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Scientists map brain reaction to food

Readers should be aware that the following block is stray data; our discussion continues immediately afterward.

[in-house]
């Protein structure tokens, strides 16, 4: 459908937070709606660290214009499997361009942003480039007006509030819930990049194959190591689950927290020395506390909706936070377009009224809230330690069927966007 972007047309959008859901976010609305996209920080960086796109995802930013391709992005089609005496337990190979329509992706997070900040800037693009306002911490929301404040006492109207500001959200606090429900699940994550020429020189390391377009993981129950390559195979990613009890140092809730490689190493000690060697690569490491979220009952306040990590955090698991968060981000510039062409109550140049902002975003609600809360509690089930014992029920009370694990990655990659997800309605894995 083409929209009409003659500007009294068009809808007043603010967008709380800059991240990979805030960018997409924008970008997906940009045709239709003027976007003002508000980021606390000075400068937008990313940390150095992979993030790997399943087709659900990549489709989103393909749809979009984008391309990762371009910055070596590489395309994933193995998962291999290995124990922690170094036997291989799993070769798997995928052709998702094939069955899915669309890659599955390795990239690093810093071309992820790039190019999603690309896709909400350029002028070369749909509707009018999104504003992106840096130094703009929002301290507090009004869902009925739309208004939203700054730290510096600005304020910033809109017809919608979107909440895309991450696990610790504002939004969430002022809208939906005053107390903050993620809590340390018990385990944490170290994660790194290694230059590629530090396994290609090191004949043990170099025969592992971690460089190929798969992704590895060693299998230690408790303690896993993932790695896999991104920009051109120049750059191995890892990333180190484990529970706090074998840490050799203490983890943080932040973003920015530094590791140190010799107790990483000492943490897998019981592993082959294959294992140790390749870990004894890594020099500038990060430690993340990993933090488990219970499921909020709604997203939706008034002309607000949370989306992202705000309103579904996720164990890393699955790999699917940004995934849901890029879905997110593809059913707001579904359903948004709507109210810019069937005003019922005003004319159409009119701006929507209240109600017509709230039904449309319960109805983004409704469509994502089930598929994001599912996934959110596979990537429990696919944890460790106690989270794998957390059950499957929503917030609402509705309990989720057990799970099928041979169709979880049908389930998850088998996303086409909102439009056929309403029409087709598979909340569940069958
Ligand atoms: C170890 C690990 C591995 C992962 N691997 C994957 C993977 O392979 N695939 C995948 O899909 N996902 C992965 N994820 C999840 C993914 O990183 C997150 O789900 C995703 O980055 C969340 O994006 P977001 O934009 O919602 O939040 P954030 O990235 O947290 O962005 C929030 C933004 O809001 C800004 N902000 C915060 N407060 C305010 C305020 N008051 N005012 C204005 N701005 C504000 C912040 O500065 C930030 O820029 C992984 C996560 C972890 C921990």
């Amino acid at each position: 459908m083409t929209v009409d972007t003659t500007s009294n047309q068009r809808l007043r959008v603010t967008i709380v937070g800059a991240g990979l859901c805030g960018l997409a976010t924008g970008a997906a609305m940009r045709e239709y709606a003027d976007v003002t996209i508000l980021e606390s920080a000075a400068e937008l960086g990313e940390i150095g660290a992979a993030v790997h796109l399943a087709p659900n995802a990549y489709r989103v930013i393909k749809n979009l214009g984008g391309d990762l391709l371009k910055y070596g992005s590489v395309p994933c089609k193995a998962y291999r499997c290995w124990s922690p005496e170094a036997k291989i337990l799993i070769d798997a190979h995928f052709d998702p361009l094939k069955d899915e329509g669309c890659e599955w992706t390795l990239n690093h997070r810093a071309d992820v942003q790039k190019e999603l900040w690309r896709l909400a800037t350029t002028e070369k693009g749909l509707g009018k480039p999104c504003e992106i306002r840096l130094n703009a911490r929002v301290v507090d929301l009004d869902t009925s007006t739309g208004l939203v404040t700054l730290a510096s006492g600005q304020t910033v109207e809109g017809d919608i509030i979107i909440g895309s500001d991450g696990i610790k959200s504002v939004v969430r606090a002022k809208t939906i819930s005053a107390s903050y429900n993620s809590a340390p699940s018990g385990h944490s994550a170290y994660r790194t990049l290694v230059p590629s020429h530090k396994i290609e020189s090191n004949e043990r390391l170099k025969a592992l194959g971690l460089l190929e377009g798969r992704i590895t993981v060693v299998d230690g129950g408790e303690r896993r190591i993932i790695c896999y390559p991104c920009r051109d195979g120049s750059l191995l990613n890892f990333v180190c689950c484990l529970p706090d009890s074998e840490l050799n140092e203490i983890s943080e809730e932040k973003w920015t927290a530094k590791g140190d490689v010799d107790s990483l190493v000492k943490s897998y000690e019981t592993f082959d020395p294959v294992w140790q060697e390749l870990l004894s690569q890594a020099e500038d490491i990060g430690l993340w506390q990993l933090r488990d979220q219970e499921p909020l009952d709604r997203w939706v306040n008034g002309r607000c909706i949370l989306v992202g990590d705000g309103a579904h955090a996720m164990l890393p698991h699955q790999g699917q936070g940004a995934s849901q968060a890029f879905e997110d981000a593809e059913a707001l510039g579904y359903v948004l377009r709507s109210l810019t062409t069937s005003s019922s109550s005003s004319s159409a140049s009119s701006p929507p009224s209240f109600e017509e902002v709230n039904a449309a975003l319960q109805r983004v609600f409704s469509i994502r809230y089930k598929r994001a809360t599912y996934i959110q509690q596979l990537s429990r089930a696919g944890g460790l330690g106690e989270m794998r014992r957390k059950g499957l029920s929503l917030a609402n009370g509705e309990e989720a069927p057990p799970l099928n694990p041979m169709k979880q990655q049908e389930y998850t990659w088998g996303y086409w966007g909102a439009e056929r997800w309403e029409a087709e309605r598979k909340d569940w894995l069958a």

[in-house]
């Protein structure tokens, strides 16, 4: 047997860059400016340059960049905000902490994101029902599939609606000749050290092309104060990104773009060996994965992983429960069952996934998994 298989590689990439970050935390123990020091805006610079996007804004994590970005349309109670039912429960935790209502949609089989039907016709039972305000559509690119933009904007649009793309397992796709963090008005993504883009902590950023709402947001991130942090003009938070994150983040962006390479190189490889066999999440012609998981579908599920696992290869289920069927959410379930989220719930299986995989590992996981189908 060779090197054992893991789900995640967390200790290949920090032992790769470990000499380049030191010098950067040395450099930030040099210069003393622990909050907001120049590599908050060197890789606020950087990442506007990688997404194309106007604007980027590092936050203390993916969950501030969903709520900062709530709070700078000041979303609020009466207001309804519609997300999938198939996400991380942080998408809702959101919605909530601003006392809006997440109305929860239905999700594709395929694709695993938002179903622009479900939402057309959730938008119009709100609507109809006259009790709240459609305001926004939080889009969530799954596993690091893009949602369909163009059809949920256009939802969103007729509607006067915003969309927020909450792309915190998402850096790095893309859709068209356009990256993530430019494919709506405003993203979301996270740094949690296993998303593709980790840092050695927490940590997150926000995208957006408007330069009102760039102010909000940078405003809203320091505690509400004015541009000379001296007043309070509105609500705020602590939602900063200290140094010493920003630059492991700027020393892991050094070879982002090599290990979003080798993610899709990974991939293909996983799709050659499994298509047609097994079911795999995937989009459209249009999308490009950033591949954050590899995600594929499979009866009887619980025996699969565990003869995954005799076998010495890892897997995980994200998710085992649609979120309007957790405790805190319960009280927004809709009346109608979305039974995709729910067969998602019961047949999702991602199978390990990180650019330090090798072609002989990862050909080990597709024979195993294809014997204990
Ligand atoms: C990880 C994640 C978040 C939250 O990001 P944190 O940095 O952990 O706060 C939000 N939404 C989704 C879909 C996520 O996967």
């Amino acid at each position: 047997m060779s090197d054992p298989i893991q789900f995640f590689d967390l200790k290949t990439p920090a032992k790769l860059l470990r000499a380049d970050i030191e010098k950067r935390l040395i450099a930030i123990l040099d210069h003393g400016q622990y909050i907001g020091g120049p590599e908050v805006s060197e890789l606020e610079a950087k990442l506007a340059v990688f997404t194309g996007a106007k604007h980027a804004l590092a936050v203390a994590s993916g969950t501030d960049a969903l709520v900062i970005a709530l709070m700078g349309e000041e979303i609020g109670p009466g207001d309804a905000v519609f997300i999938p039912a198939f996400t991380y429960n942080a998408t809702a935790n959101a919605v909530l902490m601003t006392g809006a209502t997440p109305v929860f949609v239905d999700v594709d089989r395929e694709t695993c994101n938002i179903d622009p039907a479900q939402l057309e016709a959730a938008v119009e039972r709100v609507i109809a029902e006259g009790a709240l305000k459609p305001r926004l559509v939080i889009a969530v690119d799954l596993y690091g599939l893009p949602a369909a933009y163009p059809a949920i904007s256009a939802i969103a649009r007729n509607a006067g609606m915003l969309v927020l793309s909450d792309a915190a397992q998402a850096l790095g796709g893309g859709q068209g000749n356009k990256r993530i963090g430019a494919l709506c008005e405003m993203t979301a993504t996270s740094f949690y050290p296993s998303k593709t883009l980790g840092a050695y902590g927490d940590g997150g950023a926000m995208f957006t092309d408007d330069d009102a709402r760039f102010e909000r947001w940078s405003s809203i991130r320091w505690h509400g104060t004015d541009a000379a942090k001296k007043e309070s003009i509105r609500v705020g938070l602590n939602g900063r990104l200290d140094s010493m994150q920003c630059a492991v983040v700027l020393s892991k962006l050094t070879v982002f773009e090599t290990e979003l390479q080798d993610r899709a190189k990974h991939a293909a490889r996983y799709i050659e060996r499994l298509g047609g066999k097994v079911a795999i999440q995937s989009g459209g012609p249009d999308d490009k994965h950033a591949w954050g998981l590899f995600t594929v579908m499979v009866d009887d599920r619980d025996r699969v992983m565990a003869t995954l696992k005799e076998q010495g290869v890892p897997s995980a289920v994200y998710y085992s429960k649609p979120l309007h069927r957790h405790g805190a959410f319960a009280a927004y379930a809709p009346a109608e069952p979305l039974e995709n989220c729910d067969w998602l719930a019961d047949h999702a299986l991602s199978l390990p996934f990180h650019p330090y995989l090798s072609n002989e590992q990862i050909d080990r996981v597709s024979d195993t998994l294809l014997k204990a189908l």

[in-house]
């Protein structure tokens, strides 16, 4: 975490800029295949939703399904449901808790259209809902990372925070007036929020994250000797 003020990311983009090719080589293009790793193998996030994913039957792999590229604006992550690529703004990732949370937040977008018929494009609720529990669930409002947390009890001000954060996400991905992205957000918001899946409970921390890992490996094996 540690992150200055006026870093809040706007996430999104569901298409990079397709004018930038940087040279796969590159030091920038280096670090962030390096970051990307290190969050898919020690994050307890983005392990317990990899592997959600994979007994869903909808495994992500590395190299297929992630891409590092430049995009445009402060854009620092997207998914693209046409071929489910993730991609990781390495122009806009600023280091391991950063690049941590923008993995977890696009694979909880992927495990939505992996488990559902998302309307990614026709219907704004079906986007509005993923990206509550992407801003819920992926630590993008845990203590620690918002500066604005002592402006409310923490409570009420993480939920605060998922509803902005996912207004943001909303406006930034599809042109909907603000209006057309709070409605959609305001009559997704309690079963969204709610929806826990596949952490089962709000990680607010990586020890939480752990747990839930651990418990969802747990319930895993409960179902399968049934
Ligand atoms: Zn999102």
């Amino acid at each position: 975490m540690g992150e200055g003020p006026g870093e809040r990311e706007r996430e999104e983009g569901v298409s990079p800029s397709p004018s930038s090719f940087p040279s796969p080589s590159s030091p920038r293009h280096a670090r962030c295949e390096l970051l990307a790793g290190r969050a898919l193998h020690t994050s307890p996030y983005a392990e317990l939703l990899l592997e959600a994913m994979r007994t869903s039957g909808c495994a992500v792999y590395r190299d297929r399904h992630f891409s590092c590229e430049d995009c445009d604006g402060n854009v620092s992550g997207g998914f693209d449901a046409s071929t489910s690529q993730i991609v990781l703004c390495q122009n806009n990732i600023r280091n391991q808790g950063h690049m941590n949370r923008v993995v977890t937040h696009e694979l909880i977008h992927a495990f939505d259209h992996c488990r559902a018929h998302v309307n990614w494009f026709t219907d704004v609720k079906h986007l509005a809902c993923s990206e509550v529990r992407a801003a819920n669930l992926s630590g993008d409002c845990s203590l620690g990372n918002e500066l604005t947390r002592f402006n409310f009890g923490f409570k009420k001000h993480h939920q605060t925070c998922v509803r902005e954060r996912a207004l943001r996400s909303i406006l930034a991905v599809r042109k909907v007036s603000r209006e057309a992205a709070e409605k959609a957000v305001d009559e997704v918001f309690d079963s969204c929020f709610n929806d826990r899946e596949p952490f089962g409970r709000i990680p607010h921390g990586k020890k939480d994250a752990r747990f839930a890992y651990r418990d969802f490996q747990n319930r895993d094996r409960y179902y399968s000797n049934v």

6/29/2000-Scientists at the University of Florida and the University of Texas have pinpointed the time it takes for the human brain to signal that the body is full, and which areas of the brain are involved in eating. By mapping changes in blood flow and oxygenation using a technique called functional magnetic resonance imaging, termed fMRI, the researchers were able to record activity changes in the neurons to determine where in the brain, and more important, when the physiological reactions to food occur, the scientists reported in the June 29 issue of Nature. As it turns out, 10 minutes is generally all that separates feeling satisfied from feeling stuffed. That knowledge could be key in the diagnosis and treatment of obesity and associated conditions. Anthony Comuzzie, an expert studying the genetics of obesity at the Southwest Foundation for Biomedical Research, a non-profit scientific institution in San Antonio, said the study's findings are an exciting advance. The work provides a unique set of new observable characteristics for the study of obesity, he said, "which should help us get closer to the fundamental regulation of food intake."


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